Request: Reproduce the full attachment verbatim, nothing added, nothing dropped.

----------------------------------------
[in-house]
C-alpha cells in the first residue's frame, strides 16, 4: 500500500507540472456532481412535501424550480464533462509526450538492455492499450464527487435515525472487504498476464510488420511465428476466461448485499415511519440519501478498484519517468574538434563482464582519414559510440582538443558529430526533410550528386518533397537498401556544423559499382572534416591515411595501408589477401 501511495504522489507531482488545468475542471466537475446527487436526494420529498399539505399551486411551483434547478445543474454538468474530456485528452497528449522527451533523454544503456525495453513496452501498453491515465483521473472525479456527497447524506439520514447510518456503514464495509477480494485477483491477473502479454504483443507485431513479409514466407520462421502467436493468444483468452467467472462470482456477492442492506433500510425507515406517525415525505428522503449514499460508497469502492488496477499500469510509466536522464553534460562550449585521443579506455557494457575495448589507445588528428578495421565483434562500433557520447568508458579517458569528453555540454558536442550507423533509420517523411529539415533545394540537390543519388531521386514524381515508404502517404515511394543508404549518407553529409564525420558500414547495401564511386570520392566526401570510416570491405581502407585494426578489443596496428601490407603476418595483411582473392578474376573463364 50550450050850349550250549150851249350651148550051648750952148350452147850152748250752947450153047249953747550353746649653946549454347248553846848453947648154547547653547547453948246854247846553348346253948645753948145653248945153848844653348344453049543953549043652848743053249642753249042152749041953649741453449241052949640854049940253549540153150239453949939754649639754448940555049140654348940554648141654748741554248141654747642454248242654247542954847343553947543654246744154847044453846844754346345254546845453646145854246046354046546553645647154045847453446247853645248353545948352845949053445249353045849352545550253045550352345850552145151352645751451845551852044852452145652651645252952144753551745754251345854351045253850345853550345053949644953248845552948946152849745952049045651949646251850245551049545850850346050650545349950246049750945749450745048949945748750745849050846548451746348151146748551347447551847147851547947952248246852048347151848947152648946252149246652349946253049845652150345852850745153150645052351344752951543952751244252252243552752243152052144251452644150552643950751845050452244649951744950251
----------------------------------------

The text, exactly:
[in-house]
C-alpha cells in the first residue's frame, strides 16, 4: 500500500507540472456532481412535501424550480464533462509526450538492455492499450464527487435515525472487504498476464510488420511465428476466461448485499415511519440519501478498484519517468574538434563482464582519414559510440582538443558529430526533410550528386518533397537498401556544423559499382572534416591515411595501408589477401 501511495504522489507531482488545468475542471466537475446527487436526494420529498399539505399551486411551483434547478445543474454538468474530456485528452497528449522527451533523454544503456525495453513496452501498453491515465483521473472525479456527497447524506439520514447510518456503514464495509477480494485477483491477473502479454504483443507485431513479409514466407520462421502467436493468444483468452467467472462470482456477492442492506433500510425507515406517525415525505428522503449514499460508497469502492488496477499500469510509466536522464553534460562550449585521443579506455557494457575495448589507445588528428578495421565483434562500433557520447568508458579517458569528453555540454558536442550507423533509420517523411529539415533545394540537390543519388531521386514524381515508404502517404515511394543508404549518407553529409564525420558500414547495401564511386570520392566526401570510416570491405581502407585494426578489443596496428601490407603476418595483411582473392578474376573463364 50550450050850349550250549150851249350651148550051648750952148350452147850152748250752947450153047249953747550353746649653946549454347248553846848453947648154547547653547547453948246854247846553348346253948645753948145653248945153848844653348344453049543953549043652848743053249642753249042152749041953649741453449241052949640854049940253549540153150239453949939754649639754448940555049140654348940554648141654748741554248141654747642454248242654247542954847343553947543654246744154847044453846844754346345254546845453646145854246046354046546553645647154045847453446247853645248353545948352845949053445249353045849352545550253045550352345850552145151352645751451845551852044852452145652651645252952144753551745754251345854351045253850345853550345053949644953248845552948946152849745952049045651949646251850245551049545850850346050650545349950246049750945749450745048949945748750745849050846548451746348151146748551347447551847147851547947952248246852048347151848947152648946252149246652349946253049845652150345852850745153150645052351344752951543952751244252252243552752243152052144251452644150552643950751845050452244649951744950251